Mississippi State’s lenient Simmons penalty sends troubling message
DESTIN, Fla. — One game against South Alabama.
That’s the suspension Mississippi State announced for incoming freshman defensive end Jeffery Simmons, who was caught on tape punching a woman as she lay on the ground in March. Unless an evaluation reveals warning signs that inspire Mississippi State athletic director Scott Stricklin to lengthen the suspension, the Bulldogs’ top-ranked incoming recruit basically will serve the same penalty as a player flagged for targeting in a game.
“That’s an interesting way to put it,” Stricklin said Wednesday, “and that’s not how we compared it.”
But that is the message Stricklin sent Mississippi State’s athletes when he settled on one game. A man punching a woman is the same as a targeting foul or a first positive marijuana test. No big deal. We’ve crushed Oklahoma coach Bob Stoops, athletic director Joe Castiglione and president David Boren because they suspended tailback Joe Mixon for one season after Mixon punched a woman during an altercation at an off-campus restaurant. The Sooners’ leadership looks downright stern compared to that of the Bulldogs, whose players were given little incentive to believe the administration takes violence against women all that seriously.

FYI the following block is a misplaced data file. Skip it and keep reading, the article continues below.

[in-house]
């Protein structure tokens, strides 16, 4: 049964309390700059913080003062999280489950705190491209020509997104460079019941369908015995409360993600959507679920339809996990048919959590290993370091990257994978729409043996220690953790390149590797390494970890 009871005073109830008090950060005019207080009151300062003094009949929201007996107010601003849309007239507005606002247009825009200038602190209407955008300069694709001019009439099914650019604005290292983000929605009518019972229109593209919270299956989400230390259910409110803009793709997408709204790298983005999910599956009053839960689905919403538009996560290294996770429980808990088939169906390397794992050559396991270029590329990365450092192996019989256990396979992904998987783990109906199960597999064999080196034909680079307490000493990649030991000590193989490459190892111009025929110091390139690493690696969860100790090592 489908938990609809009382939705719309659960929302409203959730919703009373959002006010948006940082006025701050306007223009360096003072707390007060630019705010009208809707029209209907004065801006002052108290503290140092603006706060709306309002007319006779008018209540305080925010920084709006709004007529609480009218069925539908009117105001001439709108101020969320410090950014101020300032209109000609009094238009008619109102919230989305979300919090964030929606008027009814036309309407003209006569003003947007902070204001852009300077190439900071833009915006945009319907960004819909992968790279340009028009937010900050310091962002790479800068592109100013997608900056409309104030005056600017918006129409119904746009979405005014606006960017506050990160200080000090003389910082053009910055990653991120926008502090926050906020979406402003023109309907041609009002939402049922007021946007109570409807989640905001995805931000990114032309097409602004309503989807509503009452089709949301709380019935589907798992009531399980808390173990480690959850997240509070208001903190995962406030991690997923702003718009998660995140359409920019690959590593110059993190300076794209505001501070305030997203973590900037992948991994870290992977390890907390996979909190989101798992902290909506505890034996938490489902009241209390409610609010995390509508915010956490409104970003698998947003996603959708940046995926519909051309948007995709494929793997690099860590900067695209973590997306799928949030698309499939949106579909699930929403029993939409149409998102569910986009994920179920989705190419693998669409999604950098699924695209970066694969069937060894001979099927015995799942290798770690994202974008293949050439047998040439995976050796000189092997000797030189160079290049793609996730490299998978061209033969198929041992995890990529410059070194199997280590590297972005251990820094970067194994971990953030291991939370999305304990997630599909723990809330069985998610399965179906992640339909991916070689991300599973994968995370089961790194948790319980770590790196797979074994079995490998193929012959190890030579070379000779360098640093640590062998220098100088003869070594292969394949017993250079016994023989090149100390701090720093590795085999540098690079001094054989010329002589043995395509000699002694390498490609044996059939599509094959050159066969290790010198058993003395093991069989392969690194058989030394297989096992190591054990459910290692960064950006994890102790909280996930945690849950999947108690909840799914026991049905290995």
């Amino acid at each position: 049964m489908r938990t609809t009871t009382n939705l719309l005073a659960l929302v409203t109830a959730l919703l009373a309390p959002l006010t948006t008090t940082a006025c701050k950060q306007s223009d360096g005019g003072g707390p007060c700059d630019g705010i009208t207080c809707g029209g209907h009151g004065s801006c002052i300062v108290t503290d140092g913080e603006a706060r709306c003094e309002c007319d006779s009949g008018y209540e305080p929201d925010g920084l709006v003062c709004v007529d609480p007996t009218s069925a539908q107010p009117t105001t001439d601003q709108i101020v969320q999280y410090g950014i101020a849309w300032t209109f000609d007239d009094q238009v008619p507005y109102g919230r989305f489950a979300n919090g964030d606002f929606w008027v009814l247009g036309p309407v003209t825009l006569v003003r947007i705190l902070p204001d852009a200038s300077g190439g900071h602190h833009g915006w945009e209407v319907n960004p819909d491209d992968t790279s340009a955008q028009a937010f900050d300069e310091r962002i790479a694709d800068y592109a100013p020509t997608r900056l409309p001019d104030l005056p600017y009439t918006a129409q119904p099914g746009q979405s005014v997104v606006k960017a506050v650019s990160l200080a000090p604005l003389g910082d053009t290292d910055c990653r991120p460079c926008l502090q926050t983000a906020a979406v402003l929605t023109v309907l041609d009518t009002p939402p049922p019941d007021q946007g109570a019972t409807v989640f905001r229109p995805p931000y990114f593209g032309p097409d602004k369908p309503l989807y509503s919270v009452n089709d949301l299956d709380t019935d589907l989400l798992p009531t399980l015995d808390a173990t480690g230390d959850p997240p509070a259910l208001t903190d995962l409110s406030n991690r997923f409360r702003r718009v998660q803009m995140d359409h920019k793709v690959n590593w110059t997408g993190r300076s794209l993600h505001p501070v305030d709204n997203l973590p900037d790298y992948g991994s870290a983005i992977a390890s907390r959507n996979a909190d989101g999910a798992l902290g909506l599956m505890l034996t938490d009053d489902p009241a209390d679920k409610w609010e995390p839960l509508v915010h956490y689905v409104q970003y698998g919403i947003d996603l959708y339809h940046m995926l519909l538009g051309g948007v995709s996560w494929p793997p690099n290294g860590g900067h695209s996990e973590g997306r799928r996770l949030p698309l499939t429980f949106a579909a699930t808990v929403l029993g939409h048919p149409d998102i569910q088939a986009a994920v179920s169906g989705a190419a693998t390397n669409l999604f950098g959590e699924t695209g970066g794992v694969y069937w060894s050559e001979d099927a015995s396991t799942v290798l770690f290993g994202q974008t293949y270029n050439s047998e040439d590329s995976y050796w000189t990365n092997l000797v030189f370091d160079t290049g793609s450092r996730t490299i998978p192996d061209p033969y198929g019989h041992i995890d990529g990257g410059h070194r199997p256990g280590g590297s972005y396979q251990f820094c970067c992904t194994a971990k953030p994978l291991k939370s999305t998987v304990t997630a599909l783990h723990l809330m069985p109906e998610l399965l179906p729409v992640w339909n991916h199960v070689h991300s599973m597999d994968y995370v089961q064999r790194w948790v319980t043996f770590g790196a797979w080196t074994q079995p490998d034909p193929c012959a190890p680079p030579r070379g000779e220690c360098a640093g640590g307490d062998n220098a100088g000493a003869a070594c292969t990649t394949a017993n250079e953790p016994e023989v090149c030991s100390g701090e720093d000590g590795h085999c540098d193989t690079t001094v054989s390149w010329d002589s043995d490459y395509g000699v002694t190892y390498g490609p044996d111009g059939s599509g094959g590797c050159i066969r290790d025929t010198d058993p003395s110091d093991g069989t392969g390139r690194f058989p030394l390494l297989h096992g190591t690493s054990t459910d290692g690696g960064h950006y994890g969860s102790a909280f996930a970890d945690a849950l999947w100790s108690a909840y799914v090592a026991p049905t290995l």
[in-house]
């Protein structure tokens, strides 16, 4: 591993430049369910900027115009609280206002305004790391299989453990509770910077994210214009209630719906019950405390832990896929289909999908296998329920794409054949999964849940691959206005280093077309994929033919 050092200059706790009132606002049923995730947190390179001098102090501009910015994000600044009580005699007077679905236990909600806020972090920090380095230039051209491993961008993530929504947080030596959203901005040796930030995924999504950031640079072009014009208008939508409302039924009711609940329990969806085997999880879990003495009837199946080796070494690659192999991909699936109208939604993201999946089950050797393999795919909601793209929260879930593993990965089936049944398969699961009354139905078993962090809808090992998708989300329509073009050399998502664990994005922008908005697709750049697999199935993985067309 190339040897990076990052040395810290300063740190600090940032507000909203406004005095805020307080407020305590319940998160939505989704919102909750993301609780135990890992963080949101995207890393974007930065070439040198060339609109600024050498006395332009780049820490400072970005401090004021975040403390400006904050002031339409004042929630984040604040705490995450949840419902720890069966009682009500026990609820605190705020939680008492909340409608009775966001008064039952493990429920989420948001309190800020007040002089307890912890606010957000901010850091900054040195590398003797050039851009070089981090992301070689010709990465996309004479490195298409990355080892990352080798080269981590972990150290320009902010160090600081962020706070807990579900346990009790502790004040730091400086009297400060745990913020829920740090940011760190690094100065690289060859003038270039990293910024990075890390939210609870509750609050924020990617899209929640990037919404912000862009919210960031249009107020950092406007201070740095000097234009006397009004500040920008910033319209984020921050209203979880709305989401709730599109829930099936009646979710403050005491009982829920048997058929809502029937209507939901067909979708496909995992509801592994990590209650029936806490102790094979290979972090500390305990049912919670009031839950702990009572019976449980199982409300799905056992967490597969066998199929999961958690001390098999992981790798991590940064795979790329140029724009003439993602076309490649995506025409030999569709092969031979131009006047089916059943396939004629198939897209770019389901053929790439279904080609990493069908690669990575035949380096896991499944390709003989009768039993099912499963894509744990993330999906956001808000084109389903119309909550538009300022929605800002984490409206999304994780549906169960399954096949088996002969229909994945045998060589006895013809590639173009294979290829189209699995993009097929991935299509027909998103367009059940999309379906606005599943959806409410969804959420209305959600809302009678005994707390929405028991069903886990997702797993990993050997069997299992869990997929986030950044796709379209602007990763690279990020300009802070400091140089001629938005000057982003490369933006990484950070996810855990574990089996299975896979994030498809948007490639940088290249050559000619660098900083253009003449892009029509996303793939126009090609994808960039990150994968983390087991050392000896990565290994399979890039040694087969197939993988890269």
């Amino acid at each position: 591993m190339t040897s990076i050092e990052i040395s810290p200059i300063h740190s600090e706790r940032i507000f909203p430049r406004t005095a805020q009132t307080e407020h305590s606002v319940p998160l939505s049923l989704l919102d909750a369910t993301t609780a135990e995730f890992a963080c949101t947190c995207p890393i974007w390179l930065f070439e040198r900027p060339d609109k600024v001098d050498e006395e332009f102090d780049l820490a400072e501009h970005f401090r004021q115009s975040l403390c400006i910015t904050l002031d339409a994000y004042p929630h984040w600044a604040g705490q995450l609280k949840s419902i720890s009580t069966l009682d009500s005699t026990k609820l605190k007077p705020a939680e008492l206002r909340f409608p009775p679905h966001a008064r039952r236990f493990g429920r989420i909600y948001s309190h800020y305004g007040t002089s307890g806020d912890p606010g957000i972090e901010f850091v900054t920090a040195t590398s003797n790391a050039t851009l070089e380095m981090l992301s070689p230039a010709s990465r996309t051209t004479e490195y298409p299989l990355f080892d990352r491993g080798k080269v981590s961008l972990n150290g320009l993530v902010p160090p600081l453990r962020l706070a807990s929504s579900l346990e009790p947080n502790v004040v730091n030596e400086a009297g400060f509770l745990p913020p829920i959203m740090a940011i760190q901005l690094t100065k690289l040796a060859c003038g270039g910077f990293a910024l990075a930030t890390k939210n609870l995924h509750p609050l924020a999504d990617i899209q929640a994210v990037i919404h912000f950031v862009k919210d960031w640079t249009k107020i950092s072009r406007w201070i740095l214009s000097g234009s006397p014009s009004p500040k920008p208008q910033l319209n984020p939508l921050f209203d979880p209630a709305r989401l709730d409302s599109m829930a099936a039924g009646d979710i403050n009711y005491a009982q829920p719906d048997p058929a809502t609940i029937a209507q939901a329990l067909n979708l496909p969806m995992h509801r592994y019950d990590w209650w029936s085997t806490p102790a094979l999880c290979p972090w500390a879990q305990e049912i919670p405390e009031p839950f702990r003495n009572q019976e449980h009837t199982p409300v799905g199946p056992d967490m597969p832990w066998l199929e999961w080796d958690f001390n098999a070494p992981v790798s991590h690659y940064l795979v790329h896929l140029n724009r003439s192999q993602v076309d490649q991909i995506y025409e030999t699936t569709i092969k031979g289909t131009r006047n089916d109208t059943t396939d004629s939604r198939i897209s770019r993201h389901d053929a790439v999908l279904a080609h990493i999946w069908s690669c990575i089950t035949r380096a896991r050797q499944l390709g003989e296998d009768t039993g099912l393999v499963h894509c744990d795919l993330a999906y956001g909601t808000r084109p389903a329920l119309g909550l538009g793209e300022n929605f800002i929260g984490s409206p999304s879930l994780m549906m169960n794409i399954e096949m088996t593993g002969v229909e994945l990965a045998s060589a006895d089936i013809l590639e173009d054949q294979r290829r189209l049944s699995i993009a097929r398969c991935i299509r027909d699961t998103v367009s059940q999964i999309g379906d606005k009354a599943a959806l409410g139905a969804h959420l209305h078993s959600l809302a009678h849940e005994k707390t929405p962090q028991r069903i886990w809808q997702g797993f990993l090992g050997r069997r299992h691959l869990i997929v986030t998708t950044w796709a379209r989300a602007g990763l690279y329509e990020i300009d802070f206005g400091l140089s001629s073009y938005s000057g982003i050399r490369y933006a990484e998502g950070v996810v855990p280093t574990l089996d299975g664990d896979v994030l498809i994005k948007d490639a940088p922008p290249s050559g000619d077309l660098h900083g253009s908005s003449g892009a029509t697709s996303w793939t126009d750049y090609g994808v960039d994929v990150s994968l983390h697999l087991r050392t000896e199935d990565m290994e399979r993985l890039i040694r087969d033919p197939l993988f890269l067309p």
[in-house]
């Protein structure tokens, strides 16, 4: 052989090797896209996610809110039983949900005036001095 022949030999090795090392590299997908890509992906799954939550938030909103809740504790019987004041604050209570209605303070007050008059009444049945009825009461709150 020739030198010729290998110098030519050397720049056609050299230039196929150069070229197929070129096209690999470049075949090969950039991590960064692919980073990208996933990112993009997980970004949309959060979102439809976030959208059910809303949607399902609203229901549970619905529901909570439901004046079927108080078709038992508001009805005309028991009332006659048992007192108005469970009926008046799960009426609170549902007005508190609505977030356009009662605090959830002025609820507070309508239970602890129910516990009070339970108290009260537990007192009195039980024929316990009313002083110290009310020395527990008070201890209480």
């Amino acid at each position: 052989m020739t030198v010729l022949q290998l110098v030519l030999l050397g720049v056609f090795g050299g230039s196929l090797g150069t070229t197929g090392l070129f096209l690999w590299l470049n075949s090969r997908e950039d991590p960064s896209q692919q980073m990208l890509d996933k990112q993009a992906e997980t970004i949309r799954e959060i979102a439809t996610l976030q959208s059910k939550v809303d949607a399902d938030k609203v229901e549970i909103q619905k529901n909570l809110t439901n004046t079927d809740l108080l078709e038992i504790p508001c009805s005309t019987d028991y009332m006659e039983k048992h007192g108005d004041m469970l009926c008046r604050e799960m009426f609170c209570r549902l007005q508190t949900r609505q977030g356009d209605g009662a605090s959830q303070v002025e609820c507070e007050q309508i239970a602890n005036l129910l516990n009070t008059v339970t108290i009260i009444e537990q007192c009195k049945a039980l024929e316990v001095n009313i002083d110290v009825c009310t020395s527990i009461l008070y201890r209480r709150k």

The Mixon case is probably the closest comparison to the Simmons case. Neither of the women were family members or romantic partners. In both cases, the players hadn’t participated in their first practice. Mixon was enrolled in summer school at Oklahoma. Simmons had signed but had yet to arrive on campus. His incident took place in Macon, Miss.
Both incidents were caught on video, but while the court in Norman went to great lengths to protect Mixon—the video still hasn’t been released, even though the Oklahoma Supreme Court has ruled it a public record—the Simmons video went viral almost immediately.
Here it is. Watch for yourself.
The combatant the 6' 4", 251-pound Simmons didn’t punch is Simmons’s sister. As you can see from the video, Simmons tries to break up the fight before throwing any punches. Had he walked away or waited for help after separating the women, he’d face no scrutiny. But he chose to punch the woman as she lay on the ground. That is why his status was in question. Like Mixon, he had announced himself as a man who would punch a woman. Unlike Mixon, Simmons apologized immediately.
Simmons is facing charges of simple assault and disturbing the peace. According to Stricklin, this is the only violent incident on Simmons’s record—criminal, scholastic or otherwise. “We wanted to make sure that we weren’t making our campus unsafe, that we weren’t introducing something on our campus that was going to create an issue,” Stricklin said. “That’s why we spent a lot of time in his hometown talking to a lot of people.”